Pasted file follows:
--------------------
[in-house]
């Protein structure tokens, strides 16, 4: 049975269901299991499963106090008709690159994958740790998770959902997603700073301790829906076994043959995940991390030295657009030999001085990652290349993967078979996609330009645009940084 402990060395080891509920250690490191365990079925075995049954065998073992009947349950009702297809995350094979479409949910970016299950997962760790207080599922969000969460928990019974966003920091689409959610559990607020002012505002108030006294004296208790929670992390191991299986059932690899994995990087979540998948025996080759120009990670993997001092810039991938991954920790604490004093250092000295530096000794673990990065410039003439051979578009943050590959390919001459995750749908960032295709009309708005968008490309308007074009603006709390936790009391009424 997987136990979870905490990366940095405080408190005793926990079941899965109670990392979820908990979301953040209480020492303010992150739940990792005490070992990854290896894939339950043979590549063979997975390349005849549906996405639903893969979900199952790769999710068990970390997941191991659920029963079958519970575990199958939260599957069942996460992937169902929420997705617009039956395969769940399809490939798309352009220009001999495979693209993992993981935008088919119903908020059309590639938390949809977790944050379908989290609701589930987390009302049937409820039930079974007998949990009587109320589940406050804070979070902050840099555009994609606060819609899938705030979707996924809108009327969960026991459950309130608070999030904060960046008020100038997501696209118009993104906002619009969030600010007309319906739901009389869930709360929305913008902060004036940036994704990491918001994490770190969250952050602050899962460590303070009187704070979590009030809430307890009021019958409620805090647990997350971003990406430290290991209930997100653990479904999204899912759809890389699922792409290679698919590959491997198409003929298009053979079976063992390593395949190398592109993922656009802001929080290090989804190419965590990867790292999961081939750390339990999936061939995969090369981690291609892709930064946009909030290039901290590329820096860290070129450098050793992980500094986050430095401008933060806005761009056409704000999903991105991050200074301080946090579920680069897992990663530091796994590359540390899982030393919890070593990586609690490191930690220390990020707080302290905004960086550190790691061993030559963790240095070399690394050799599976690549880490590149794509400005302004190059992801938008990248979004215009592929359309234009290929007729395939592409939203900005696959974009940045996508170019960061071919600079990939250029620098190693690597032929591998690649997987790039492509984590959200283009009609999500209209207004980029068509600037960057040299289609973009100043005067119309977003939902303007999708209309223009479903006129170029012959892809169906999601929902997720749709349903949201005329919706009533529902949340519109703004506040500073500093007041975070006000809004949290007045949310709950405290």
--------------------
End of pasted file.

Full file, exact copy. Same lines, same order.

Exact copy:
[in-house]
């Protein structure tokens, strides 16, 4: 049975269901299991499963106090008709690159994958740790998770959902997603700073301790829906076994043959995940991390030295657009030999001085990652290349993967078979996609330009645009940084 402990060395080891509920250690490191365990079925075995049954065998073992009947349950009702297809995350094979479409949910970016299950997962760790207080599922969000969460928990019974966003920091689409959610559990607020002012505002108030006294004296208790929670992390191991299986059932690899994995990087979540998948025996080759120009990670993997001092810039991938991954920790604490004093250092000295530096000794673990990065410039003439051979578009943050590959390919001459995750749908960032295709009309708005968008490309308007074009603006709390936790009391009424 997987136990979870905490990366940095405080408190005793926990079941899965109670990392979820908990979301953040209480020492303010992150739940990792005490070992990854290896894939339950043979590549063979997975390349005849549906996405639903893969979900199952790769999710068990970390997941191991659920029963079958519970575990199958939260599957069942996460992937169902929420997705617009039956395969769940399809490939798309352009220009001999495979693209993992993981935008088919119903908020059309590639938390949809977790944050379908989290609701589930987390009302049937409820039930079974007998949990009587109320589940406050804070979070902050840099555009994609606060819609899938705030979707996924809108009327969960026991459950309130608070999030904060960046008020100038997501696209118009993104906002619009969030600010007309319906739901009389869930709360929305913008902060004036940036994704990491918001994490770190969250952050602050899962460590303070009187704070979590009030809430307890009021019958409620805090647990997350971003990406430290290991209930997100653990479904999204899912759809890389699922792409290679698919590959491997198409003929298009053979079976063992390593395949190398592109993922656009802001929080290090989804190419965590990867790292999961081939750390339990999936061939995969090369981690291609892709930064946009909030290039901290590329820096860290070129450098050793992980500094986050430095401008933060806005761009056409704000999903991105991050200074301080946090579920680069897992990663530091796994590359540390899982030393919890070593990586609690490191930690220390990020707080302290905004960086550190790691061993030559963790240095070399690394050799599976690549880490590149794509400005302004190059992801938008990248979004215009592929359309234009290929007729395939592409939203900005696959974009940045996508170019960061071919600079990939250029620098190693690597032929591998690649997987790039492509984590959200283009009609999500209209207004980029068509600037960057040299289609973009100043005067119309977003939902303007999708209309223009479903006129170029012959892809169906999601929902997720749709349903949201005329919706009533529902949340519109703004506040500073500093007041975070006000809004949290007045949310709950405290």